Aging doesn’t mean you have to give up your favorite challenging classes. Your practice is to be more mindful of your needs and work harder to maintain a better balance of depleting practices with nourishing practices. Nourishing is key; it’s the antidote to depletion/deterioration.

When we overstretch (injure) a young body, we can recover faster OR we can manage (ignore, perhaps; mask, perhaps) the injury, but it will often come back to bite us later in life (Ayurveda calls these: weak spaces). Think back on a few of your former injuries that are coming back to become weak spaces. The more injuries, pulls, strains, over-stretching through our life, the more we have to deal with as we age. Movement keeps our weak spaces from becoming stuck and clogged.

Tension. Tension and stress are biggies. When we constantly hold tension in our bodies (over the long term), we begin to compromise our tissues. These already dry, cold, stagnant tissues get more and more stuck. They don’t move as freely in these areas, and we can be more prone to injuries and stickiness in these tension prone areas. We might build up “protective” tissue that doesn’t normally belong there. Tension has a tendency to create habitual misalignment. Movement is important to ease out tension, break up excess tissue, and realign the body (break habits).

Joints. Joints are a universal ‘weak space’ and the more we use them, and use them in the wrong way (misuse), the more wear and tear they build up. This means that just as we need more juiciness to support bones and joints that are being worn down, we have less juiciness to support the basic needs, let alone a compromised need. Movement is important to bring in juiciness and warmth.

Be sure to have extra supportive, nourishing poses, as part of your daily practice. Grounding practices that are calming and stress reducing to help alleviate those tension places. Watch alignment. It may not hurt today or next week or next month, but when we consistently hold poses in misalignment, we put undue pressure on the joints.

I believe these practices are for everyone, especially to balance our society’s love of over pushing. Yes, strive, push, chase dreams, but balance it with stress reducing practices. Trust me, this will serve you later in life, simply by cultivating, sooner rather than later, habits that are nourishing AND teaching our children that Radical Self Care is not a selfish act.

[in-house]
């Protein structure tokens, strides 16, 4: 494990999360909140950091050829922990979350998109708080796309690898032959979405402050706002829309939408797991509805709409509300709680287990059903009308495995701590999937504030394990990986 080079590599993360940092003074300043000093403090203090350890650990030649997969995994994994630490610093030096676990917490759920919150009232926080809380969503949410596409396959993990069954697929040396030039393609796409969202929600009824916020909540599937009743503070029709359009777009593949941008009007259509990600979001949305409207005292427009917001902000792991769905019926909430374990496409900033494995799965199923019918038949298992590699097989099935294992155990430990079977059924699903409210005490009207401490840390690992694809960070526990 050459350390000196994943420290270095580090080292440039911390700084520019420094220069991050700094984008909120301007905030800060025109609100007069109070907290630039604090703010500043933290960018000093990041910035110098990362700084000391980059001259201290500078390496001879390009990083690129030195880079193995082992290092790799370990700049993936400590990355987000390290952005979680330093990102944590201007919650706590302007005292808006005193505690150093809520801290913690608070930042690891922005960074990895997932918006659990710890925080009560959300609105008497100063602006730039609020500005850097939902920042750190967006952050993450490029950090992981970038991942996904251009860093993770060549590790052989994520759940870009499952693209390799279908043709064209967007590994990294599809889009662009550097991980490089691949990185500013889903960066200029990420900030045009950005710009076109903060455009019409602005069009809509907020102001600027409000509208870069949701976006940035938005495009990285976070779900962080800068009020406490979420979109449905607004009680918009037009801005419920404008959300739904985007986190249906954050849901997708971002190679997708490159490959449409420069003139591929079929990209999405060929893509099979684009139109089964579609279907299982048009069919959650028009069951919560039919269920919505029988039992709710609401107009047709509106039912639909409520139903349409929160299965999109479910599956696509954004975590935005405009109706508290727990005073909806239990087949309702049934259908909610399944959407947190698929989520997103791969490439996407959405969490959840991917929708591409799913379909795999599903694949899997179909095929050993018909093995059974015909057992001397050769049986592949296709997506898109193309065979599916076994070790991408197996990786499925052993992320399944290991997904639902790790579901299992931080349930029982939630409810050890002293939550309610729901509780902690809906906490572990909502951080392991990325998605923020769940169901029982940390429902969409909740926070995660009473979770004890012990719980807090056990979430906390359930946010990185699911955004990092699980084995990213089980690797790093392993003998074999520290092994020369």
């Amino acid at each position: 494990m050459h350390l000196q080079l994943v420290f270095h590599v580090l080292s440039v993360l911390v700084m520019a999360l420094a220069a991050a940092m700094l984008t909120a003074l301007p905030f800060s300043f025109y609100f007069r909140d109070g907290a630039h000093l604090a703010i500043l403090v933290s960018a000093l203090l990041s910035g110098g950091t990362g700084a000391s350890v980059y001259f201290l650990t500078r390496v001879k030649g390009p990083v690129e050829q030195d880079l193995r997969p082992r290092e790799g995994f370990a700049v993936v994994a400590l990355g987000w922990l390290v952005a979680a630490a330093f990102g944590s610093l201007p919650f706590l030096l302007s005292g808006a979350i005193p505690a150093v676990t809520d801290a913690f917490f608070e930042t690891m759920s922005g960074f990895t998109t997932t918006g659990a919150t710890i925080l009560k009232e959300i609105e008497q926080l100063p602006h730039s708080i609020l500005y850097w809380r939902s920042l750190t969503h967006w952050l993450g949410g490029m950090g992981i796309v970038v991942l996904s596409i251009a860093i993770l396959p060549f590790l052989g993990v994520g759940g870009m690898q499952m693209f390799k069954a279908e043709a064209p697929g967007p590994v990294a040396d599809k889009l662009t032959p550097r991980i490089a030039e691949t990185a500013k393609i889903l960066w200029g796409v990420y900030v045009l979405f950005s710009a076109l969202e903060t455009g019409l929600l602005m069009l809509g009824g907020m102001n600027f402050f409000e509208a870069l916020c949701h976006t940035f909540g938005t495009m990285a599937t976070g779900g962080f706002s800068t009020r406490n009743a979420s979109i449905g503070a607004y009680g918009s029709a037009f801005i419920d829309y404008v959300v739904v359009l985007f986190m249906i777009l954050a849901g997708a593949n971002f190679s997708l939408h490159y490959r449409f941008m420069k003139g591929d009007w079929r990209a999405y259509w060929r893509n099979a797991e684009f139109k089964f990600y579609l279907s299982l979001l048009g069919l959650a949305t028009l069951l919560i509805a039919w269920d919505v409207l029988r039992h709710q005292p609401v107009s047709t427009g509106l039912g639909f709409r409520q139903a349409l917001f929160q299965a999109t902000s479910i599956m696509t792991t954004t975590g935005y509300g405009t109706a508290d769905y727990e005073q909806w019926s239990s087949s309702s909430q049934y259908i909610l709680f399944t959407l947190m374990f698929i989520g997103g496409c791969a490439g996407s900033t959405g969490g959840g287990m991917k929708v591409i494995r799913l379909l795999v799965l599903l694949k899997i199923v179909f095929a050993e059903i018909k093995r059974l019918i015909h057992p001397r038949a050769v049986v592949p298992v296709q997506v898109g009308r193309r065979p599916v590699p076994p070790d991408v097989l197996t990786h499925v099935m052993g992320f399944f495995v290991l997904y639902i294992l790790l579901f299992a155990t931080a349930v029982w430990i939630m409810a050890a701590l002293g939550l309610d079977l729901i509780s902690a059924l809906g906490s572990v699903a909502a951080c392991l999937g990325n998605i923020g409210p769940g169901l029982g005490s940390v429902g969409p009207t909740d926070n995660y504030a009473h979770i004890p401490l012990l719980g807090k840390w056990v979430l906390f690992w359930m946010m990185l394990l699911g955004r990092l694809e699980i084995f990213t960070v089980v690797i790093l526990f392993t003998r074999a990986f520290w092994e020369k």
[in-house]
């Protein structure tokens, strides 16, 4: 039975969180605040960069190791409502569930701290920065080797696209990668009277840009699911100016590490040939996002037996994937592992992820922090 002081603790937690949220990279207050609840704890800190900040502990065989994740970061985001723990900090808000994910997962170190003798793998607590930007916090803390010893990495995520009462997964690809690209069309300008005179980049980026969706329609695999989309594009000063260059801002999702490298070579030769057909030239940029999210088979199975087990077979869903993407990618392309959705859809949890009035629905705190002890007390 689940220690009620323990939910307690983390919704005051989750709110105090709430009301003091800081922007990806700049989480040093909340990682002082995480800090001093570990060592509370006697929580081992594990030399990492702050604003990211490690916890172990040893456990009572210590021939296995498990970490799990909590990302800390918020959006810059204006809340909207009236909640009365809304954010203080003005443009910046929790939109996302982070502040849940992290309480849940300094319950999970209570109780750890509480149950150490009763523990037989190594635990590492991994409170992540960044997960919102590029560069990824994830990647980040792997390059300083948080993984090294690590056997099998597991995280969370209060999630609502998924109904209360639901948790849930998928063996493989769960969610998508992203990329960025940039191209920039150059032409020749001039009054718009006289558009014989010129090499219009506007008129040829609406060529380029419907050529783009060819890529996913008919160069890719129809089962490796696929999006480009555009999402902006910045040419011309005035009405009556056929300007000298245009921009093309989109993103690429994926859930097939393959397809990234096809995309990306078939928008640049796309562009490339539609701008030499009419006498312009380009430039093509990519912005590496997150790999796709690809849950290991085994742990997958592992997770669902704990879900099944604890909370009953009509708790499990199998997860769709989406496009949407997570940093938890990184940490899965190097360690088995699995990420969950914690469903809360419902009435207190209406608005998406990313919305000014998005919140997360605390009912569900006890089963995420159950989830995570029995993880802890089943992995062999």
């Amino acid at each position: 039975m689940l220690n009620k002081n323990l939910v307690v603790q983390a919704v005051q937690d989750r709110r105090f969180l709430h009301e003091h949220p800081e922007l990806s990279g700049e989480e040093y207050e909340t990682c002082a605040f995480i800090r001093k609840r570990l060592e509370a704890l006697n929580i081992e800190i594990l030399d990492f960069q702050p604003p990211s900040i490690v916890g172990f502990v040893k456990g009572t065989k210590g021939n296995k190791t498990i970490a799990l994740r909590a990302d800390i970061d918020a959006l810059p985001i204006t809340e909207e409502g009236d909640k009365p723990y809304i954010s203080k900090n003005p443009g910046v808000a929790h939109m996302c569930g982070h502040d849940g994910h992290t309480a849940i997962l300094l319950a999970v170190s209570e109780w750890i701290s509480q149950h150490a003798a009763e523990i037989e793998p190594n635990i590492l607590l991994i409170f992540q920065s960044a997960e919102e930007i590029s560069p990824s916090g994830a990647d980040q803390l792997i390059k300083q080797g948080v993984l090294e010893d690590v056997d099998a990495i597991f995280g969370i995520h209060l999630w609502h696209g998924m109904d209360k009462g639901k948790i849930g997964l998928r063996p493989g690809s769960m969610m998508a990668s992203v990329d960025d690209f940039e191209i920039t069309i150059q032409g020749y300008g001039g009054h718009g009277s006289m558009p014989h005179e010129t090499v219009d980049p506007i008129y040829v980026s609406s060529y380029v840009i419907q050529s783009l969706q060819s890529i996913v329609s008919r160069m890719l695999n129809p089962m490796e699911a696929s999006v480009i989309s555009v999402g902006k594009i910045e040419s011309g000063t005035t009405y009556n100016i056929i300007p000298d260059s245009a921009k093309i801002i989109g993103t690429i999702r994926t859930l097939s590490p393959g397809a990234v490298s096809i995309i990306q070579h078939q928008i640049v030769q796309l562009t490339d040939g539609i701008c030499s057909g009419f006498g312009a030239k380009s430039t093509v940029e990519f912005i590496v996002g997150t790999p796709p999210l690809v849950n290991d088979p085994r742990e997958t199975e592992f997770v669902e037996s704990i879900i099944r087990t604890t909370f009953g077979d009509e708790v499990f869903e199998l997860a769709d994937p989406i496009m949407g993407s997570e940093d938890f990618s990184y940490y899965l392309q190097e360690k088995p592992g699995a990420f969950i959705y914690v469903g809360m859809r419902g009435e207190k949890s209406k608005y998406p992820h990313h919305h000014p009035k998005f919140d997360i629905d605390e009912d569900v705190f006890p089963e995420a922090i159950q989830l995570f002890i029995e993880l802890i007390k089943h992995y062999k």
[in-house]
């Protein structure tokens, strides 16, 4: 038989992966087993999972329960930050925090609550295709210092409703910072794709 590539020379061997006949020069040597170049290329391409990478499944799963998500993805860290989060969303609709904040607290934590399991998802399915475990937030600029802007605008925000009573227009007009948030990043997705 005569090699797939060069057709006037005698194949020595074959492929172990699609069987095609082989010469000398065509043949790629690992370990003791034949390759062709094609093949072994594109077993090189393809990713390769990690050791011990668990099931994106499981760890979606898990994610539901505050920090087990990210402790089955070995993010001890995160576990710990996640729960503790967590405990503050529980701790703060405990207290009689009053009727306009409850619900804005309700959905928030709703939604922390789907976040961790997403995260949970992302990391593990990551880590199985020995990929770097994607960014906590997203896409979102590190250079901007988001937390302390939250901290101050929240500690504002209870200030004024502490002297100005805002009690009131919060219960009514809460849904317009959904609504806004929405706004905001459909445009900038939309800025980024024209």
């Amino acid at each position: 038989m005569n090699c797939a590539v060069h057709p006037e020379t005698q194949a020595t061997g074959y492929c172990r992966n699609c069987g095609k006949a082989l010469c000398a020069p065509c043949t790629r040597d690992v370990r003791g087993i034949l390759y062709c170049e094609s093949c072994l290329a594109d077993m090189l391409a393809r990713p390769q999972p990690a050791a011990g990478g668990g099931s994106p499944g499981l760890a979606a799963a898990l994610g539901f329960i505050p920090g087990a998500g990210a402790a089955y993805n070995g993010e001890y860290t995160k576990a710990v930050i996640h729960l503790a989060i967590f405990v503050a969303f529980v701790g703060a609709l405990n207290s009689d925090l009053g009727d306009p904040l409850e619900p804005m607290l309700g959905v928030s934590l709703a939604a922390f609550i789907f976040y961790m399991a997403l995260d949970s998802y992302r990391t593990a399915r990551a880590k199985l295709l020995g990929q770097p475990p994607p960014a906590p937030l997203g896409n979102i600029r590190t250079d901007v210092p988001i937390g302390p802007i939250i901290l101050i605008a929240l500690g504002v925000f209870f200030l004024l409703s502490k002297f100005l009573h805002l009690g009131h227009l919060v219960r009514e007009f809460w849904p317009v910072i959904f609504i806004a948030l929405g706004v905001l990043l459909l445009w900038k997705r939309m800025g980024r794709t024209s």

With age comes wisdom. Truly. (yoga helps).

Supportive Ayurvedic Tips:
Nourish the joints, places of tension, injured/overstretched places, tingling places, and dry places with massage oil. A go to oil for Vata, bones, and joints would be Mahanarayan. If you’re feeling overall depleted or weak Ashwaganda Bala Oil is a great choice. Plain sesame is a simple & lovely option. Avoid coconut, as it does not have the deep nourishment of sesame or sesame oil based herbal oils.
Nourish from the inside out. Ghee is a great tissue nourisher. Make ghee, and other healthy oils, a part of your daily food intake. Golden Milk is one of the best way to get ghee and an array of supportive spices into the body (you can even tweak the recipe to your personal imbalance/needs/support weak spaces).
Bone broth can be a great boost for weak bones, joints, and deep weak immunity/chronic autoimmune imbalances. Some of you might be wondering why I would suggest meat in a yoga setting, but Ayurveda is about overall health. A more depleted Vata body needs more nourishment. A good (I suggest home made) bone broth is one of the best bone, joint, and deep tissue (all the way to the marrow) nourishers there is.
Drink plenty of water (warm is best) or warm herbal teas. Vata is dry and cold. The tissues are losing elasticity and juiciness,. Water is the Juice of Life.
Oil your whole body. You can even oil your hair. This can be a nice, weekly oil treatment or add some to your shampoo and conditioner, depending on your hair type and time of year (fall and early winter is Vata time-it’s also a time of cold, dry, and depletion).